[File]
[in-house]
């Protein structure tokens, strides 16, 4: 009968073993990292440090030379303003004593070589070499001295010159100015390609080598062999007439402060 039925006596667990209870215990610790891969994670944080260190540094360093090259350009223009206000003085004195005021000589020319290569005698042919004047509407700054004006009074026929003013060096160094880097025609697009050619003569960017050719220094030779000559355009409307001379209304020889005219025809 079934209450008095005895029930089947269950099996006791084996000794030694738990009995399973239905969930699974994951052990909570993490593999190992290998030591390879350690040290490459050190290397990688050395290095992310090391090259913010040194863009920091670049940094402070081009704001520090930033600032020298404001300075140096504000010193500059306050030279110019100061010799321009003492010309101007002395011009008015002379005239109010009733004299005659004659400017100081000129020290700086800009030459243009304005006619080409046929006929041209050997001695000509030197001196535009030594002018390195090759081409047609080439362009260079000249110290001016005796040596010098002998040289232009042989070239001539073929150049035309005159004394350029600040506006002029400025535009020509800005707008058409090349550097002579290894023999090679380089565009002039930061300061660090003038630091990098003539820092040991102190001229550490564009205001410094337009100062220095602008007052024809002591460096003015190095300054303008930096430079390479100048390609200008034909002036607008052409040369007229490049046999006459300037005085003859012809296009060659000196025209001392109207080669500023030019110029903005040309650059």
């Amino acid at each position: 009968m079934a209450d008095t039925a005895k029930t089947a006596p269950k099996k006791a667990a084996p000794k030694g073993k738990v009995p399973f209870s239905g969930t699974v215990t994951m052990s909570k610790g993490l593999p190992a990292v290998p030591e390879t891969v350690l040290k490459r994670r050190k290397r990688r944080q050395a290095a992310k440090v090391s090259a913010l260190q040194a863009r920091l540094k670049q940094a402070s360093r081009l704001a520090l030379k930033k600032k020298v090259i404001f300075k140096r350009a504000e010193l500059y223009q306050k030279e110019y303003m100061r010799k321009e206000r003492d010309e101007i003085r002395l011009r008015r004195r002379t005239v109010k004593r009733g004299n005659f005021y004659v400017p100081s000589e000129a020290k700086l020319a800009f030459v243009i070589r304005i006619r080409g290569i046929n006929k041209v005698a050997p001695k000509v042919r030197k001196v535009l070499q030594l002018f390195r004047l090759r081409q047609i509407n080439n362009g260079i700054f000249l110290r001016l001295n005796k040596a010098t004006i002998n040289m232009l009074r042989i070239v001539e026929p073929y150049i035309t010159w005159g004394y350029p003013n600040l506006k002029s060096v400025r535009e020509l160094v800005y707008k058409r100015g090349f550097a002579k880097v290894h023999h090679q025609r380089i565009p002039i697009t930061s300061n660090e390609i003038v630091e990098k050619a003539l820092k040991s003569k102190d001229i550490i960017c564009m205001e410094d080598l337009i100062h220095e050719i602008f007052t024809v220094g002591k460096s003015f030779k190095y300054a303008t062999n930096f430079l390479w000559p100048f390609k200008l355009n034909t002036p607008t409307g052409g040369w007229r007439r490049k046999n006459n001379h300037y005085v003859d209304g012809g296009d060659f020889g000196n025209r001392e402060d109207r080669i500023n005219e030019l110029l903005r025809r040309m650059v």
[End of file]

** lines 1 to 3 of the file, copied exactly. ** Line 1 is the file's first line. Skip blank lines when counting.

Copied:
[in-house]
């Protein structure tokens, strides 16, 4: 009968073993990292440090030379303003004593070589070499001295010159100015390609080598062999007439402060 039925006596667990209870215990610790891969994670944080260190540094360093090259350009223009206000003085004195005021000589020319290569005698042919004047509407700054004006009074026929003013060096160094880097025609697009050619003569960017050719220094030779000559355009409307001379209304020889005219025809 079934209450008095005895029930089947269950099996006791084996000794030694738990009995399973239905969930699974994951052990909570993490593999190992290998030591390879350690040290490459050190290397990688050395290095992310090391090259913010040194863009920091670049940094402070081009704001520090930033600032020298404001300075140096504000010193500059306050030279110019100061010799321009003492010309101007002395011009008015002379005239109010009733004299005659004659400017100081000129020290700086800009030459243009304005006619080409046929006929041209050997001695000509030197001196535009030594002018390195090759081409047609080439362009260079000249110290001016005796040596010098002998040289232009042989070239001539073929150049035309005159004394350029600040506006002029400025535009020509800005707008058409090349550097002579290894023999090679380089565009002039930061300061660090003038630091990098003539820092040991102190001229550490564009205001410094337009100062220095602008007052024809002591460096003015190095300054303008930096430079390479100048390609200008034909002036607008052409040369007229490049046999006459300037005085003859012809296009060659000196025209001392109207080669500023030019110029903005040309650059």
């Amino acid at each position: 009968m079934a209450d008095t039925a005895k029930t089947a006596p269950k099996k006791a667990a084996p000794k030694g073993k738990v009995p399973f209870s239905g969930t699974v215990t994951m052990s909570k610790g993490l593999p190992a990292v290998p030591e390879t891969v350690l040290k490459r994670r050190k290397r990688r944080q050395a290095a992310k440090v090391s090259a913010l260190q040194a863009r920091l540094k670049q940094a402070s360093r081009l704001a520090l030379k930033k600032k020298v090259i404001f300075k140096r350009a504000e010193l500059y223009q306050k030279e110019y303003m100061r010799k321009e206000r003492d010309e101007i003085r002395l011009r008015r004195r002379t005239v109010k004593r009733g004299n005659f005021y004659v400017p100081s000589e000129a020290k700086l020319a800009f030459v243009i070589r304005i006619r080409g290569i046929n006929k041209v005698a050997p001695k000509v042919r030197k001196v535009l070499q030594l002018f390195r004047l090759r081409q047609i509407n080439n362009g260079i700054f000249l110290r001016l001295n005796k040596a010098t004006i002998n040289m232009l009074r042989i070239v001539e026929p073929y150049i035309t010159w005159g004394y350029p003013n600040l506006k002029s060096v400025r535009e020509l160094v800005y707008k058409r100015g090349f550097a002579k880097v290894h023999h090679q025609r380089i565009p002039i697009t930061s300061n660090e390609i003038v630091e990098k050619a003539l820092k040991s003569k102190d001229i550490i960017c564009m205001e410094d080598l337009i100062h220095e050719i602008f007052t024809v220094g002591k460096s003015f030779k190095y300054a303008t062999n930096f430079l390479w000559p100048f390609k200008l355009n034909t002036p607008t409307g052409g040369w007229r007439r490049k046999n006459n001379h300037y005085v003859d209304g012809g296009d060659f020889g000196n025209r001392e402060d109207r080669i500023n005219e030019l110029l903005r025809r040309m650059v």